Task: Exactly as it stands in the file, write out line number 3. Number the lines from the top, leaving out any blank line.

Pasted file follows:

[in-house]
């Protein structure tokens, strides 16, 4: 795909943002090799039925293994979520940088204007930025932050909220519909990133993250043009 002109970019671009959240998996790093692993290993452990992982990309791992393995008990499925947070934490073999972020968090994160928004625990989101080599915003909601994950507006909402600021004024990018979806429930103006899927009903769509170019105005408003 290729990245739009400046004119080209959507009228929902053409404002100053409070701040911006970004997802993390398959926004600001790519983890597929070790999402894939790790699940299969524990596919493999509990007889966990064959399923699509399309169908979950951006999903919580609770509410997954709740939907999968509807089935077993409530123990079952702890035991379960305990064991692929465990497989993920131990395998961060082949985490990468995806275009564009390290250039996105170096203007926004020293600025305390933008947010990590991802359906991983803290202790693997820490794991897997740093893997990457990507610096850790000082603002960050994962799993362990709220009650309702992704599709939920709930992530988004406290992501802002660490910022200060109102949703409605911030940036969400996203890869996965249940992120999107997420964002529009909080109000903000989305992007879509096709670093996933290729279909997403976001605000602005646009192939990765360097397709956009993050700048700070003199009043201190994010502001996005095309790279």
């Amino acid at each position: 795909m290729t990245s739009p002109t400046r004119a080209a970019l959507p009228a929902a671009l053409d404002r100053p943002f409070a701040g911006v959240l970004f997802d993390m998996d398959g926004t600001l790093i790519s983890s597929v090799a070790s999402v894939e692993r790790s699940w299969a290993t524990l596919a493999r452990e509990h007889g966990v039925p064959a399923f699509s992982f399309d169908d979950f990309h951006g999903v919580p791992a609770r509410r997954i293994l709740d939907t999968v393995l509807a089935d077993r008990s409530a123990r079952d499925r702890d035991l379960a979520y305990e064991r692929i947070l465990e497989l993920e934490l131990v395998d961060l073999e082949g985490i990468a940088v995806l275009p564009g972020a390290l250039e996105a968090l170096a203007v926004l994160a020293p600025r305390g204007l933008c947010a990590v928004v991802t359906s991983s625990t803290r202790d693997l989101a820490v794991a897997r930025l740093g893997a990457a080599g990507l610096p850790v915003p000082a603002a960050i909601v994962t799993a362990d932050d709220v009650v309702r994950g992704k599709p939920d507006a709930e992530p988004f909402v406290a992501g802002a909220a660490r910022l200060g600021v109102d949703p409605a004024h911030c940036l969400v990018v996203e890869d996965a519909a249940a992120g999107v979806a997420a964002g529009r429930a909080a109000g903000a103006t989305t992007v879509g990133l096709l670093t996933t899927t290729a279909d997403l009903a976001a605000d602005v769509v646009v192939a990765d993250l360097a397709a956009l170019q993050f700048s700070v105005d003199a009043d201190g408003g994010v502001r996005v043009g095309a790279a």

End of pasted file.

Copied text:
């Amino acid at each position: 795909m290729t990245s739009p002109t400046r004119a080209a970019l959507p009228a929902a671009l053409d404002r100053p943002f409070a701040g911006v959240l970004f997802d993390m998996d398959g926004t600001l790093i790519s983890s597929v090799a070790s999402v894939e692993r790790s699940w299969a290993t524990l596919a493999r452990e509990h007889g966990v039925p064959a399923f699509s992982f399309d169908d979950f990309h951006g999903v919580p791992a609770r509410r997954i293994l709740d939907t999968v393995l509807a089935d077993r008990s409530a123990r079952d499925r702890d035991l379960a979520y305990e064991r692929i947070l465990e497989l993920e934490l131990v395998d961060l073999e082949g985490i990468a940088v995806l275009p564009g972020a390290l250039e996105a968090l170096a203007v926004l994160a020293p600025r305390g204007l933008c947010a990590v928004v991802t359906s991983s625990t803290r202790d693997l989101a820490v794991a897997r930025l740093g893997a990457a080599g990507l610096p850790v915003p000082a603002a960050i909601v994962t799993a362990d932050d709220v009650v309702r994950g992704k599709p939920d507006a709930e992530p988004f909402v406290a992501g802002a909220a660490r910022l200060g600021v109102d949703p409605a004024h911030c940036l969400v990018v996203e890869d996965a519909a249940a992120g999107v979806a997420a964002g529009r429930a909080a109000g903000a103006t989305t992007v879509g990133l096709l670093t996933t899927t290729a279909d997403l009903a976001a605000d602005v769509v646009v192939a990765d993250l360097a397709a956009l170019q993050f700048s700070v105005d003199a009043d201190g408003g994010v502001r996005v043009g095309a790279a």